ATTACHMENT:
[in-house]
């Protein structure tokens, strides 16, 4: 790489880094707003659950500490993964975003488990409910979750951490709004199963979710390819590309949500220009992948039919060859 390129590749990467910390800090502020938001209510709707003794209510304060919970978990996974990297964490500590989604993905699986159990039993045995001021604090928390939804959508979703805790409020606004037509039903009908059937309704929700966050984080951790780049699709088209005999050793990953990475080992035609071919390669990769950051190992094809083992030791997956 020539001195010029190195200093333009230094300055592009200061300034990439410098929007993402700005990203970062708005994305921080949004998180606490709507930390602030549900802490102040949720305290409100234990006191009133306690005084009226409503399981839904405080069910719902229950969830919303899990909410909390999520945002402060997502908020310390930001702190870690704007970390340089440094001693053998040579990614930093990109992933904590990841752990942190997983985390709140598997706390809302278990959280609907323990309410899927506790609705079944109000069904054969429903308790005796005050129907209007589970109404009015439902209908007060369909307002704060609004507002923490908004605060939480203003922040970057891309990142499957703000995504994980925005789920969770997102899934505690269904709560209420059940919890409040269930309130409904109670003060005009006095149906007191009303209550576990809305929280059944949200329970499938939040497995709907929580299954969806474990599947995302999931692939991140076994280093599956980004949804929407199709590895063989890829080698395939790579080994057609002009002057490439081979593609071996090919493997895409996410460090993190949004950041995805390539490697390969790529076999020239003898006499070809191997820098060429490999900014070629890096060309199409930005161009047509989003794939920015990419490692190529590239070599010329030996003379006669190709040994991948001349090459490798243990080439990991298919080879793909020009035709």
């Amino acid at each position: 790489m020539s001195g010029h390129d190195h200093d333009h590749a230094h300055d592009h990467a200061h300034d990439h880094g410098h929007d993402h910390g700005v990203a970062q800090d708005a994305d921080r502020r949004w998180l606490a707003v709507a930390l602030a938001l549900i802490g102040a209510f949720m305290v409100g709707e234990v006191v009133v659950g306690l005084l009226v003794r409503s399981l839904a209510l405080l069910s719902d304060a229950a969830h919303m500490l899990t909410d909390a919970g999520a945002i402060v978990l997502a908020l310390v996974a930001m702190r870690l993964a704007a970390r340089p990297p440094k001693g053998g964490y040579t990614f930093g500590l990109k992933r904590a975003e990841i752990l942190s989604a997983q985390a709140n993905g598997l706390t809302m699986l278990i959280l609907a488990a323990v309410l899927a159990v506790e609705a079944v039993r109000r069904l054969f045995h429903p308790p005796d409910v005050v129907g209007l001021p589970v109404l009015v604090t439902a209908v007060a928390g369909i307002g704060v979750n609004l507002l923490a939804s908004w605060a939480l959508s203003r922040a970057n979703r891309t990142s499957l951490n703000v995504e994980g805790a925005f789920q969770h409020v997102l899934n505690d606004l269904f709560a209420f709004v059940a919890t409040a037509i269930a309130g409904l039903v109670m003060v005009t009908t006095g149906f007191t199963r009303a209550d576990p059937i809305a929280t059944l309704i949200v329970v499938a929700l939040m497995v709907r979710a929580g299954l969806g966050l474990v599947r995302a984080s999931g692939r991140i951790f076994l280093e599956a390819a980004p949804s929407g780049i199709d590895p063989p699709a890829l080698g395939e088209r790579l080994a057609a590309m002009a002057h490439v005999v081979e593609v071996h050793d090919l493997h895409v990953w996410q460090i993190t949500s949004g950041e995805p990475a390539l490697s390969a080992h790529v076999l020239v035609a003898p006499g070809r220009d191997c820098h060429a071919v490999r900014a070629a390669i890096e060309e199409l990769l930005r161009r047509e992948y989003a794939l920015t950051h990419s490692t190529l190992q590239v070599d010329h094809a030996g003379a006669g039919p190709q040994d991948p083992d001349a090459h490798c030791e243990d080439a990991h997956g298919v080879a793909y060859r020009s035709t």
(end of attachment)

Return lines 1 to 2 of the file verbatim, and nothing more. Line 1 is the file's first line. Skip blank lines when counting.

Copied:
[in-house]
């Protein structure tokens, strides 16, 4: 790489880094707003659950500490993964975003488990409910979750951490709004199963979710390819590309949500220009992948039919060859 390129590749990467910390800090502020938001209510709707003794209510304060919970978990996974990297964490500590989604993905699986159990039993045995001021604090928390939804959508979703805790409020606004037509039903009908059937309704929700966050984080951790780049699709088209005999050793990953990475080992035609071919390669990769950051190992094809083992030791997956 020539001195010029190195200093333009230094300055592009200061300034990439410098929007993402700005990203970062708005994305921080949004998180606490709507930390602030549900802490102040949720305290409100234990006191009133306690005084009226409503399981839904405080069910719902229950969830919303899990909410909390999520945002402060997502908020310390930001702190870690704007970390340089440094001693053998040579990614930093990109992933904590990841752990942190997983985390709140598997706390809302278990959280609907323990309410899927506790609705079944109000069904054969429903308790005796005050129907209007589970109404009015439902209908007060369909307002704060609004507002923490908004605060939480203003922040970057891309990142499957703000995504994980925005789920969770997102899934505690269904709560209420059940919890409040269930309130409904109670003060005009006095149906007191009303209550576990809305929280059944949200329970499938939040497995709907929580299954969806474990599947995302999931692939991140076994280093599956980004949804929407199709590895063989890829080698395939790579080994057609002009002057490439081979593609071996090919493997895409996410460090993190949004950041995805390539490697390969790529076999020239003898006499070809191997820098060429490999900014070629890096060309199409930005161009047509989003794939920015990419490692190529590239070599010329030996003379006669190709040994991948001349090459490798243990080439990991298919080879793909020009035709």